In 1922 MacDonald was elected MP for Aberavon in Wales, then re-elected leader of the Labour Party, which by now had displaced the Liberals as the main opposition to the Conservative Government. After the 1923 election the Conservatives found themselves without a majority in the House of Commons, and when they lost a vote of confidence in January 1924, King George V asked Ramsay MacDonald to form a government. With support from the Liberals, he did so, thus becoming the first Labour Prime Minister, the first Prime Minister from a working class background, and one of very few without a university education.
As Prime Minister, MacDonald, also occupied the post of Foreign Secretary. He was open about setting foreign affairs as his key priority, and in particular undoing the damage he felt had been caused by the reparations imposed on Germany under the terms of the 1919 Treaty of Versailles. In June 1924 MacDonald convened a conference in London of the wartime allies, and by September that year he had placed proposals for Europe-wide disarmament with the League of Nations Assembly in Geneva. However, in October 1924 the Government suppressed the prosecution for sedition of the Editor of the Communist Workers Weekly and as a result lost a vote of censure in both Houses of Parliament. In the election that followed, the Conservatives returned to power with a large majority: but while Labour lost some seats, the Liberals were virtually destroyed as a real force in British politics. Some have said that this was MacDonald's real intention all along.
Rapidly rising unemployment at the end of the 1920s led to the General Election of May 1929. Labour emerged as the biggest party, with the Liberals holding the balance of power. MacDonald, now representing the seat of Seaham in County Durham, became Prime Minister of a minority government. In 1930 his government passed a revised Old Age Pensions Act, a more generous Unemployment Insurance Act, and an act to improve wages and conditions in the coal industry: so tackling the main cause of the General Strike. He also opened negotiations with India about a degree of self-government. But following the Stock Market Crash of 1929 the country's economic situation deteriorated badly. MacDonald's Government became badly split on whether to abandon a balanced budget and accept the 25% devaluation of the Pound that would result, or to hold firm to a balanced budget and accept dramatic cuts in spending.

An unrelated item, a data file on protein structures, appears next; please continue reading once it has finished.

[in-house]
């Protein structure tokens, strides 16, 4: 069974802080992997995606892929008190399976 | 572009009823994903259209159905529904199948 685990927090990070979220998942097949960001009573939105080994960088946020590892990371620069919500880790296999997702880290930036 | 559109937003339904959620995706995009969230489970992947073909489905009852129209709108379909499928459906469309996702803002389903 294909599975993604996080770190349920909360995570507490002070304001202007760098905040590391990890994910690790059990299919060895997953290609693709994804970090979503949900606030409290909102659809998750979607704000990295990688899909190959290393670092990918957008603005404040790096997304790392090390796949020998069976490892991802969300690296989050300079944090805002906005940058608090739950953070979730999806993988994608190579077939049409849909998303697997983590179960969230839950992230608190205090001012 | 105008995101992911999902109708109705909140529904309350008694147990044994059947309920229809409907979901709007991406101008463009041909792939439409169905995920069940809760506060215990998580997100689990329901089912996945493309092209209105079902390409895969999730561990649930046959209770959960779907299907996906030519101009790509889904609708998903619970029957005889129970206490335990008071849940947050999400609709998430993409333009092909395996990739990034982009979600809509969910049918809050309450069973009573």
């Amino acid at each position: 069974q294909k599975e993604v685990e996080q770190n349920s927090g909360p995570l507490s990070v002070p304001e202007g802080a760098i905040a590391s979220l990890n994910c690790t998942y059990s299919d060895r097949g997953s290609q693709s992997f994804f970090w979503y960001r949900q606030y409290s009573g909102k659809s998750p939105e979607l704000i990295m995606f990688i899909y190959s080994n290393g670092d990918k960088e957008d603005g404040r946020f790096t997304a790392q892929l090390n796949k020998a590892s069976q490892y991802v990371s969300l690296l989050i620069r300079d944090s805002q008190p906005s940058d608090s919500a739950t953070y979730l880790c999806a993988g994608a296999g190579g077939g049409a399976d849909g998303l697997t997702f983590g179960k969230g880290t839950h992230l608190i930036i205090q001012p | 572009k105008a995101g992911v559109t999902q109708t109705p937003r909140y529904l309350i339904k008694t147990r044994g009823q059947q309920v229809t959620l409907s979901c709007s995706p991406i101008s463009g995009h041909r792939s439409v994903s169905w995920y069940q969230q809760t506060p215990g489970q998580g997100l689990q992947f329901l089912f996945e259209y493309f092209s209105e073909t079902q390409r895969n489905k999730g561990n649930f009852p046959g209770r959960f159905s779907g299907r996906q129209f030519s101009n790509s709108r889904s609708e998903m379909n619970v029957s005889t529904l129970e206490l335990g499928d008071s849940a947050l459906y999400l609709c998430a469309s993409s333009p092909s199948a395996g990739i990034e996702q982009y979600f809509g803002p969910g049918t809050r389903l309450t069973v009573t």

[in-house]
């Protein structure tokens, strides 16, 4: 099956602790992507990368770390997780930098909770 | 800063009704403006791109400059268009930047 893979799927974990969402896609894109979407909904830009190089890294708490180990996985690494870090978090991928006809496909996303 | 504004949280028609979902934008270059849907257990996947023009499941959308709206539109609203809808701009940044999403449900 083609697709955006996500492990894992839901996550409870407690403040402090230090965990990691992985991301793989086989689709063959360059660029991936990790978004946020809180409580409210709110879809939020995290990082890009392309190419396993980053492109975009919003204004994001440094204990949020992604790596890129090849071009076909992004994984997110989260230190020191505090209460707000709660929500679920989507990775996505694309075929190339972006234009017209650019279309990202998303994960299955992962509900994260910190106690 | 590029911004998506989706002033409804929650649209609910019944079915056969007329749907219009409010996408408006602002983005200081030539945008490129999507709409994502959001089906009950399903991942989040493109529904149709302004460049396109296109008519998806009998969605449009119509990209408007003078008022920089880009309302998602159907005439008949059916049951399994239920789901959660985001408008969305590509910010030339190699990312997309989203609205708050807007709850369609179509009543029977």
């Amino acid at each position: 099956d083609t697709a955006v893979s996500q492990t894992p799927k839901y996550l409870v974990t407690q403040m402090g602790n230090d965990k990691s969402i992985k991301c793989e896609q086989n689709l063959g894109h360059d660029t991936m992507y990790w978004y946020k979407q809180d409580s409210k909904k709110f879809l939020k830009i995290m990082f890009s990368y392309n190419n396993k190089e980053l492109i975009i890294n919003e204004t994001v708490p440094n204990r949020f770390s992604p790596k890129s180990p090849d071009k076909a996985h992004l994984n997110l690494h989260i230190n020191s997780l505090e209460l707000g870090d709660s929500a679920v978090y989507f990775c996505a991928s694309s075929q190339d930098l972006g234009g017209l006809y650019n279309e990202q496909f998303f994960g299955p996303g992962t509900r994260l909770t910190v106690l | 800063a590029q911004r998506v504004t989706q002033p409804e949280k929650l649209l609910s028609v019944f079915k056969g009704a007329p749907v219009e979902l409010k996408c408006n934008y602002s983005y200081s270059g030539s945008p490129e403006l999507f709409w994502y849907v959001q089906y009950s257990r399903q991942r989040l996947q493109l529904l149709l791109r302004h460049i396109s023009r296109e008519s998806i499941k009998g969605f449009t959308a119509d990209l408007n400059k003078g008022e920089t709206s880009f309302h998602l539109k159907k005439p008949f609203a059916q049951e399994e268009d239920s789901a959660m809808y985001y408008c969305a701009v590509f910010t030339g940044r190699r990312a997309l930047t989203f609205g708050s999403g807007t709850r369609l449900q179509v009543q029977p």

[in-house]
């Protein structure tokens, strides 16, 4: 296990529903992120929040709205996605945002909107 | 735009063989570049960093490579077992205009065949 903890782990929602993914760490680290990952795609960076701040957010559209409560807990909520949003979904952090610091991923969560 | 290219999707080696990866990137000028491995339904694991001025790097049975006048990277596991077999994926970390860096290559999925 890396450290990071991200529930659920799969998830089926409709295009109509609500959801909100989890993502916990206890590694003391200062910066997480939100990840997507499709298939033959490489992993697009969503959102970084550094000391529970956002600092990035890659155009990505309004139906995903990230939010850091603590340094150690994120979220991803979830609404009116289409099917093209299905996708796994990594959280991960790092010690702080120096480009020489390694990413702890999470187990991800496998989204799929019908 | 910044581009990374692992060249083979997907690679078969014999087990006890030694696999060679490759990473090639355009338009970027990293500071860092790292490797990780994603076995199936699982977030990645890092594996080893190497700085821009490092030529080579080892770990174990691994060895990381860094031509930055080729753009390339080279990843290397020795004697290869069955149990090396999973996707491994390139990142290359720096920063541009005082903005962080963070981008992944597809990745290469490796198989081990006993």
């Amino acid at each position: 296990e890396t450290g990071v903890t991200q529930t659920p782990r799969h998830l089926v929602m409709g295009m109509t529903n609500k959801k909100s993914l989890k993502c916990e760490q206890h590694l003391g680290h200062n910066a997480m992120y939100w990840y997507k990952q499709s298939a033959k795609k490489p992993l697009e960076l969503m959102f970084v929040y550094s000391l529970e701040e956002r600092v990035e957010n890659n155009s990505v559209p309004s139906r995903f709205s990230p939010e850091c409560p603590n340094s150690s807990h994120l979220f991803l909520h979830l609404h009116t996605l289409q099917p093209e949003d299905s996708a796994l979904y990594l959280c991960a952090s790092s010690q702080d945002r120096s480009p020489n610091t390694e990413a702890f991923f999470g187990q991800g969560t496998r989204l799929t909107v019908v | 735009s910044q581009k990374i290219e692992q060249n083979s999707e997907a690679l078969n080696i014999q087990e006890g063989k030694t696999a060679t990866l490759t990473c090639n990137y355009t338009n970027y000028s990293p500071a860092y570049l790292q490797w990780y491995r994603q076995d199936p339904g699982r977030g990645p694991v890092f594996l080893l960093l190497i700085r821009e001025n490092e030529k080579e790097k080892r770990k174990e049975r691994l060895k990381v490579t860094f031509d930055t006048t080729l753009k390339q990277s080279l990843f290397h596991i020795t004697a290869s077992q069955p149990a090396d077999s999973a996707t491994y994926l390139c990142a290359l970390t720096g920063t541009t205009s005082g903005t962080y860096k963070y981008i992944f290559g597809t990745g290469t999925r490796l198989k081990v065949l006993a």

On 24 August 1931 MacDonald submitted his resignation as Labour Prime Minister, before being invited by the King to form a National Government including the Conservatives and Liberals. At a General Election in October 1931, MacDonald's National Government won 554 seats, (made up of 470 Conservatives, 13 National Labour, 68 Liberal National and 3 others), while the separate Labour Party won only 52 seats and Lloyd George's Liberals just 4. His running a mostly Conservative Government severed many of MacDonald's life-long friendships and can hardly have sat easily with his own conscience. His health declined in 1933 and 1934, and in May 1935 he resigned as Prime Minister. In the election later that year he lost his Seaham seat, and while he was returned to Parliament in a 1936 by-election in the Combined Scottish Universities seat, he was by now a very ill man. In November 1937 he took a holiday aboard the liner Reina del Pacifico but died during the cruise.